Exocytosis (//) is a form of active transport and bulk transport in which a cell transports molecules (e.g., neurotransmitters and proteins) out of the cell (exo- + cytosis) by secreting them through an energy-dependent process. Exocytosis and its counterpart, endocytosis, are used by all cells because most chemical substances important to them are large polar molecules that cannot pass through the hydrophobic portion of the cell membrane by passive means. Exocytosis is in process a large amount of molecules are released thus making it a form of bulk transport.
In exocytosis, membrane-bound secretory vesicles are carried to the cell membrane, and their contents (i.e., water-soluble molecules) are secreted into the extracellular environment. This secretion is possible because the vesicle transiently fuses with the plasma membrane. In the context of neurotransmission, neurotransmitters are typically released from synaptic vesicles into the synaptic cleft via exocytosis; however, neurotransmitters can also be released via reverse transport through membrane transport proteins.
Exocytosis is also a mechanism by which cells are able to insert membrane proteins (such as ion channels and cell surface receptors), lipids, and other components into the cell membrane. Vesicles containing these membrane components fully fuse with and become part of the outer cell membrane.
In eukaryotes there are two types of exocytosis: 1) Ca2+ triggered non-constitutive (i.e., regulated exocytosis) and 2) non-Ca2+ triggered constitutive (i.e., non-regulated). Ca2+ triggered non-constitutive exocytosis requires an external signal, a specific sorting signal on the vesicles, a clathrin coat, as well as an increase in intracellular calcium. Exocytosis in neuronal chemical synapses is Ca2+ triggered and serves interneuronal signalling. Constitutive exocytosis is performed by all cells and serves the release of components of the extracellular matrix or delivery of newly synthesized membrane proteins that are incorporated in the plasma membrane after the fusion of the transport vesicle.
Vesicular exocytosis in prokaryote gram negative bacteria is a third mechanism and latest finding in exocytosis. The periplasm is pinched off as bacterial outer membrane vesicles (OMVs) for translocating microbial biochemical signals into eukaryotic host cells or other microbes located nearby, accomplishing control of the secreting microbe on its environment - including invasion of host, endotoxemia, competing with other microbes for nutrition, etc. This finding of membrane vesicle trafficking occurring at the host-pathogen interface also dispels the myth that exocytosis is purely a eukaryotic cell phenomenon.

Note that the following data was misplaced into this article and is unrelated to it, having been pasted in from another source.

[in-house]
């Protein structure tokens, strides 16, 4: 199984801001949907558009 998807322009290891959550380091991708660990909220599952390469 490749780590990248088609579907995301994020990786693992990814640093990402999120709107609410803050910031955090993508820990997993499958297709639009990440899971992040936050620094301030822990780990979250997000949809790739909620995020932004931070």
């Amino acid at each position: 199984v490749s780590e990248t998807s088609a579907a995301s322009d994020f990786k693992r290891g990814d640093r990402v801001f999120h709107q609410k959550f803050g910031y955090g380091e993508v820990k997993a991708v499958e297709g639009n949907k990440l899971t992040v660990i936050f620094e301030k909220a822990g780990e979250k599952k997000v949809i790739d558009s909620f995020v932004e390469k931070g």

Five steps are involved in exocytosis:
Certain vesicle-trafficking steps require the transportation of a vesicle over a moderately small distance. For example, vesicles that transport proteins from the Golgi apparatus to the cell surface area, will be likely to use motor proteins and a cytoskeletal track to get closer to their target. Before tethering would have been appropriate, many of the proteins used for the active transport would have been instead set for passive transport, because the Golgi apparatus does not require ATP to transport proteins. Both the actin- and the microtubule-base are implicated in these processes, along with several motor proteins. Once the vesicles reach their targets, they come into contact with tethering factors that can restrain them.
It is useful to distinguish between the initial, loose tethering of vesicles to their objective from the more stable, packing interactions. Tethering involves links over distances of more than about half the diameter of a vesicle from a given membrane surface (>25 nm). Tethering interactions are likely to be involved in concentrating synaptic vesicles at the synapse.
Tethered vesicles are also involved in regular cell's transcription processes.
Secretory vesicles transiently dock at the cell plasma membrane, preceding the formation of a tight t-/v-SNARE complex.
In neuronal exocytosis, the term priming has been used to include all of the molecular rearrangements and ATP-dependent protein and lipid modifications that take place after initial docking of a synaptic vesicle but before exocytosis, such that the influx of calcium ions is all that is needed to trigger nearly instantaneous neurotransmitter release. In other cell types, whose secretion is constitutive (i.e. continuous, calcium ion independent, non-triggered) there is no priming.
Transient vesicle fusion is driven by SNARE proteins, resulting in release of vesicle contents into the extracellular space (or in case of neurons in the synaptic cleft).
The merging of the donor and the acceptor membranes accomplishes three tasks:
Retrieval of synaptic vesicles occurs by endocytosis. Some synaptic vesicles are recycled without a full fusion into the membrane (kiss-and-run fusion), while others require a complete reformation of synaptic vesicles from the membrane by a specialized complex of proteins (clathrin). Non-constitutive exocytosis and subsequent endocytosis are highly energy expending processes, and thus, are dependent on mitochondria.
Examination of cells following secretion using electron microscopy demonstrate increased presence of partially empty vesicles following secretion. This suggested that during the secretory process, only a portion of the vesicular content is able to exit the cell. This could only be possible if the vesicle were to temporarily establish continuity with the cell plasma membrane, expel a portion of its contents, then detach, reseal, and withdraw into the cytosol (endocytose). In this way, the secretory vesicle could be reused for subsequent rounds of exo-endocytosis, until completely empty of its contents.
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